Bradford, a city steeped in history and cultural richness, is set to host an exciting new event that combines the timeless beauty of opera with the distinct charm of our Yorkshire dialect. The world premiere of celebrated poet, playwright, and broadcaster Ian McMillan’s adaptation of Rossini’s comedic masterpiece, The Barber of Seville, is set to take centre stage at the inaugural Bradford Opera Festival. This exciting adaptation will be performed in a Yorkshire dialect, showcasing the region’s unique linguistic and artistic heritage.
A Yorkshire twist on Rossini’s classic
Rossini’s The Barber of Seville is a beloved classic, known for its humorous take on themes of class, marriage, mischief, and young love. The opera follows the story of Count Almaviva, who enlists the help of the resourceful Figaro to win the heart of the beautiful Rosina, kept under lock and key by her guardian, Doctor Bartolo, with marriage intentions of his own.
McMillan is known for his work on BBC Radio 3’s The Verb and his extensive contributions to the world of literature and entertainment. He has crafted this Yorkshire dialect adaptation of the opera, which promises to be an experience to remember. His enthusiasm for the project is clear:
“I am really excited to be adapting ‘The Barber of Seville’ into Yorkshire dialect because it is an opera that was just made for the poetic tones of The Sublime Tyke Talk!”
The production, directed by Alex Chisholm and conducted by Ben Crick, features a talented cast, including international baritone Oscar Castellino as Figaro, mezzo-soprano Felicity Buckland as Rosina, Shipley tenor Joseph Doody as Count Almaviva, Bradford bass-baritone Julian Close as Basilio, and Ukrainian soprano Milana Sarukhanyan as Bertha. The Yorkshire Symphony Orchestra and Bradford Festival Choral Society will provide the musical backdrop to this extraordinary musical numbers.
Chisholm explained a little more about the inspiration for this production:
“Six years in the making, we are delighted to be presenting the first ever Bradford Opera Festival. And Ian McMillan’s version of The Barber of Seville is the perfect piece to start with – Yorkshire to the core, it has love, marriage, class, rebellion, and some great tunes. Alongside new work popping up all over Bradford, and opportunities to get involved, The Barber of Seville really has something for everyone.”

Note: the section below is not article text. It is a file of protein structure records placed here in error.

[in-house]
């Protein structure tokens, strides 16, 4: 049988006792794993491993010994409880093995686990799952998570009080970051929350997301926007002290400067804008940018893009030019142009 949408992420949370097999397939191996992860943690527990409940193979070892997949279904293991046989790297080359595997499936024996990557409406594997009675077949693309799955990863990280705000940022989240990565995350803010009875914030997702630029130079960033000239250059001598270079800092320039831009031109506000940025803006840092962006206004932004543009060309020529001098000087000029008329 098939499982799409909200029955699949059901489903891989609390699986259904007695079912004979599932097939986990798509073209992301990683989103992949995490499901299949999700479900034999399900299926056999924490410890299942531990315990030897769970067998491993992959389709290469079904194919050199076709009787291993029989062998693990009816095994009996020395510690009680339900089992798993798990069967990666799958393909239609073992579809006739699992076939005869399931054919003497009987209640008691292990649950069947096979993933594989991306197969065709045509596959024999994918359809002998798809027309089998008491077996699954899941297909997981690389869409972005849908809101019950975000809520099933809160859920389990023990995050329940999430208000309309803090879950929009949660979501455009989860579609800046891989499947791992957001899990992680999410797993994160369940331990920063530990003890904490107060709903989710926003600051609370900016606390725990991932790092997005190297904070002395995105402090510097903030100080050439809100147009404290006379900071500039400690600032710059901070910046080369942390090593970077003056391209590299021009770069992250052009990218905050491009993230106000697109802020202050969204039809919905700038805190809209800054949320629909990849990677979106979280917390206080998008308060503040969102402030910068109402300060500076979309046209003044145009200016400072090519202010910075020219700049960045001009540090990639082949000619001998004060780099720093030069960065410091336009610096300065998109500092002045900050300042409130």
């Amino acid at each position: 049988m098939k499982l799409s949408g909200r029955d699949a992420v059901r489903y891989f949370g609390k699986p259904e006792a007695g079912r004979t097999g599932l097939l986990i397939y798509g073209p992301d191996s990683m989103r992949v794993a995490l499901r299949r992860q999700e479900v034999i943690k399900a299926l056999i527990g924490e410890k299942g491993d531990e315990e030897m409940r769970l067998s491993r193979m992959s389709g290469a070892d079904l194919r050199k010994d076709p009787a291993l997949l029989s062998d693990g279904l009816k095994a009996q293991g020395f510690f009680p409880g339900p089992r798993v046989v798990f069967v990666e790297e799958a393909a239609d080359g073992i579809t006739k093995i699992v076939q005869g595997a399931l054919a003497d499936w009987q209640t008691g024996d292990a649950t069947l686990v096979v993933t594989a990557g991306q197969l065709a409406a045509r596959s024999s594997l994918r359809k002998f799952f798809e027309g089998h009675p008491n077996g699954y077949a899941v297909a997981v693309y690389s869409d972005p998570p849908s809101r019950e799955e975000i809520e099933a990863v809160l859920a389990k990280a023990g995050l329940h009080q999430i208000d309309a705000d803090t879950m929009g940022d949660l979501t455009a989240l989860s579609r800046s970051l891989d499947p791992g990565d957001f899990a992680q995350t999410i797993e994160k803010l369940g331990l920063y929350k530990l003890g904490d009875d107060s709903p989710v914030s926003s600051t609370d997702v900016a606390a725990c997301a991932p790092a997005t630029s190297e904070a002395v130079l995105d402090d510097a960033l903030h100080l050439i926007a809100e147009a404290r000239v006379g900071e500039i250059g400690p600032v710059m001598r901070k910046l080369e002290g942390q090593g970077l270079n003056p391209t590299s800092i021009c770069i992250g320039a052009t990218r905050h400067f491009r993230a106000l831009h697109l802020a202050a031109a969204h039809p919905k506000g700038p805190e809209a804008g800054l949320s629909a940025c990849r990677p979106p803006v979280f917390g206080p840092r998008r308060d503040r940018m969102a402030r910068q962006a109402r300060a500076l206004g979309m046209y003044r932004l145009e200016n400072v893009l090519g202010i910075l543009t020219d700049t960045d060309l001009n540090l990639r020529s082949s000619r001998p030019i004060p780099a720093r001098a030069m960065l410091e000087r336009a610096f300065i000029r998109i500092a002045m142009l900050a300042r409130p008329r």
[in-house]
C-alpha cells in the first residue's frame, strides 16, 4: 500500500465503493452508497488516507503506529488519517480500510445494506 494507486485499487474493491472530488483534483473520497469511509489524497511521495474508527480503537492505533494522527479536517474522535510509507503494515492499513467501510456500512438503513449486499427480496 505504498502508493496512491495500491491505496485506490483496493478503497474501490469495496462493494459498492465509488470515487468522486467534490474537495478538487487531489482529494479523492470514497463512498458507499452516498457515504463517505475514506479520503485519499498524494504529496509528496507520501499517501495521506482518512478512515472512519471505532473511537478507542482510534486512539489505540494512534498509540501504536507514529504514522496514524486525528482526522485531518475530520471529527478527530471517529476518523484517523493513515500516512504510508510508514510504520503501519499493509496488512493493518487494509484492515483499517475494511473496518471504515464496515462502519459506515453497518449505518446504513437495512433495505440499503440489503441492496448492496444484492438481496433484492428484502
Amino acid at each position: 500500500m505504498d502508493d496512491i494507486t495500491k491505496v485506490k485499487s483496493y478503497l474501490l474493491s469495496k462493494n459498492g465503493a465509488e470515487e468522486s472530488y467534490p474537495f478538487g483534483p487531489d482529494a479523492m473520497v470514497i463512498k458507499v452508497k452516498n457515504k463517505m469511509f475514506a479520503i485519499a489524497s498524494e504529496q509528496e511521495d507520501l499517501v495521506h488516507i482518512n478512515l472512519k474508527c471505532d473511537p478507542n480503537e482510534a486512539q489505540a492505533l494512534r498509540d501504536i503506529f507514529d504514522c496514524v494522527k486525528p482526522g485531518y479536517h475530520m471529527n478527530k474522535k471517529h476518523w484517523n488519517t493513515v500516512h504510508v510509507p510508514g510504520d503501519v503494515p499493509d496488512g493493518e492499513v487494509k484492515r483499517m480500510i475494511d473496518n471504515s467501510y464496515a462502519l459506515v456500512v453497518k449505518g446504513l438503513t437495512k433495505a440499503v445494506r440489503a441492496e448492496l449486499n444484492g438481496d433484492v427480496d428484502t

A festival rooted in Bradford
The Barber of Seville will serve as the opening event of the Bradford Opera Festival, which aims to bring opera to Bradford audiences in a way that reflects the city’s unique character and identity. The festival is the brainchild of Ben Crick and Alex Chisholm, who previously collaborated on the successful production Ice Cream: The Opera in 2017. This event garnered significant attention, inspiring the duo to establish a homegrown opera festival featuring both classic operas reimagined for Bradford and new works by local artists.
In addition to staging The Barber of Seville, the festival is dedicated to finding and training opera talent within Bradford’s community. It will offer workshops for families and young people, as well as creating ‘chota operas’ designed by and for children and community groups.
This year’s festival will also feature two 15-minute pop-up operas: Perfume by Alya Al-Sultani and Bradford writer Kamal Kaan, which explores a sensual, romantic encounter, and The Last Gift by Ben Crick and Khadijah Ibrahiim, intertwining the stories of Emperor Tewodros of Ethiopia and his son, raised in exile in Leeds. Both operas will pop up in shopping centres and community settings as part of Bradford’s Music Month.
A night to remember
This world premiere promises to be a cultural milestone, blending the magic of opera with the distinctive character of Bradford and Yorkshire dialect. Don’t miss the opportunity to experience this unforgettable evening of music, comedy, and love when it takes the stage at St George’s Hall in Bradford on Thursday 23 November, at 7.30 pm.
Bradford Opera Festival is on a mission to infuse opera with a touch of Bradford, and this premiere is just the beginning. With a commitment to nurturing local talent and bringing the arts to the heart of the community, the festival is set to create a lasting legacy for opera in Bradford. Join the opera revolution and be part of this fantastical journey into the world of music and culture.
Tickets are available from the Bradford Theatres box office.